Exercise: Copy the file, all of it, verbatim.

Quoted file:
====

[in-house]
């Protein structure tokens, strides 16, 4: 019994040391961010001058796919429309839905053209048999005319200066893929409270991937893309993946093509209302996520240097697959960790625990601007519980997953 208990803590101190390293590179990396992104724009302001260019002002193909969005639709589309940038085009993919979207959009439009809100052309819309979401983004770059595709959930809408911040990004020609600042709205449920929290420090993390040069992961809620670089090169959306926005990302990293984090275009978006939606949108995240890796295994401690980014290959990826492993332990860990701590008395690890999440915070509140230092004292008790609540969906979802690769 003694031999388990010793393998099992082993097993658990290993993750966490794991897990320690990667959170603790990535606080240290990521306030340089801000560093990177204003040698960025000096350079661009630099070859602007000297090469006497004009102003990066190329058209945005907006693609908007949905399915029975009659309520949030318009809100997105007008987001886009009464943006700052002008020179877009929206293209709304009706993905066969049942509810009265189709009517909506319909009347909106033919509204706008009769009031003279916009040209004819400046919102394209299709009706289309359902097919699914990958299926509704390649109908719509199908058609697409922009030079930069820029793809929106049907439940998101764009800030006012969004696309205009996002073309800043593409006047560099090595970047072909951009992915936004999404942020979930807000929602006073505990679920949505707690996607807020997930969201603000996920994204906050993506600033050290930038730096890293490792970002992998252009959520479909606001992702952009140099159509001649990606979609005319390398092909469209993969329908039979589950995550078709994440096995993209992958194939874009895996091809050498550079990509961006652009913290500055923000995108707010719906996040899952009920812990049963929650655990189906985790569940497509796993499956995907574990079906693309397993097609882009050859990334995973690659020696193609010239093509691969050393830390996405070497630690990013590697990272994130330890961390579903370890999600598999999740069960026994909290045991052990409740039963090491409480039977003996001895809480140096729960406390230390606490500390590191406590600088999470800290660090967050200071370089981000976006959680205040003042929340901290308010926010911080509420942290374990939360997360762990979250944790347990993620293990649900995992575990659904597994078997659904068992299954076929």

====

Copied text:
[in-house]
């Protein structure tokens, strides 16, 4: 019994040391961010001058796919429309839905053209048999005319200066893929409270991937893309993946093509209302996520240097697959960790625990601007519980997953 208990803590101190390293590179990396992104724009302001260019002002193909969005639709589309940038085009993919979207959009439009809100052309819309979401983004770059595709959930809408911040990004020609600042709205449920929290420090993390040069992961809620670089090169959306926005990302990293984090275009978006939606949108995240890796295994401690980014290959990826492993332990860990701590008395690890999440915070509140230092004292008790609540969906979802690769 003694031999388990010793393998099992082993097993658990290993993750966490794991897990320690990667959170603790990535606080240290990521306030340089801000560093990177204003040698960025000096350079661009630099070859602007000297090469006497004009102003990066190329058209945005907006693609908007949905399915029975009659309520949030318009809100997105007008987001886009009464943006700052002008020179877009929206293209709304009706993905066969049942509810009265189709009517909506319909009347909106033919509204706008009769009031003279916009040209004819400046919102394209299709009706289309359902097919699914990958299926509704390649109908719509199908058609697409922009030079930069820029793809929106049907439940998101764009800030006012969004696309205009996002073309800043593409006047560099090595970047072909951009992915936004999404942020979930807000929602006073505990679920949505707690996607807020997930969201603000996920994204906050993506600033050290930038730096890293490792970002992998252009959520479909606001992702952009140099159509001649990606979609005319390398092909469209993969329908039979589950995550078709994440096995993209992958194939874009895996091809050498550079990509961006652009913290500055923000995108707010719906996040899952009920812990049963929650655990189906985790569940497509796993499956995907574990079906693309397993097609882009050859990334995973690659020696193609010239093509691969050393830390996405070497630690990013590697990272994130330890961390579903370890999600598999999740069960026994909290045991052990409740039963090491409480039977003996001895809480140096729960406390230390606490500390590191406590600088999470800290660090967050200071370089981000976006959680205040003042929340901290308010926010911080509420942290374990939360997360762990979250944790347990993620293990649900995992575990659904597994078997659904068992299954076929």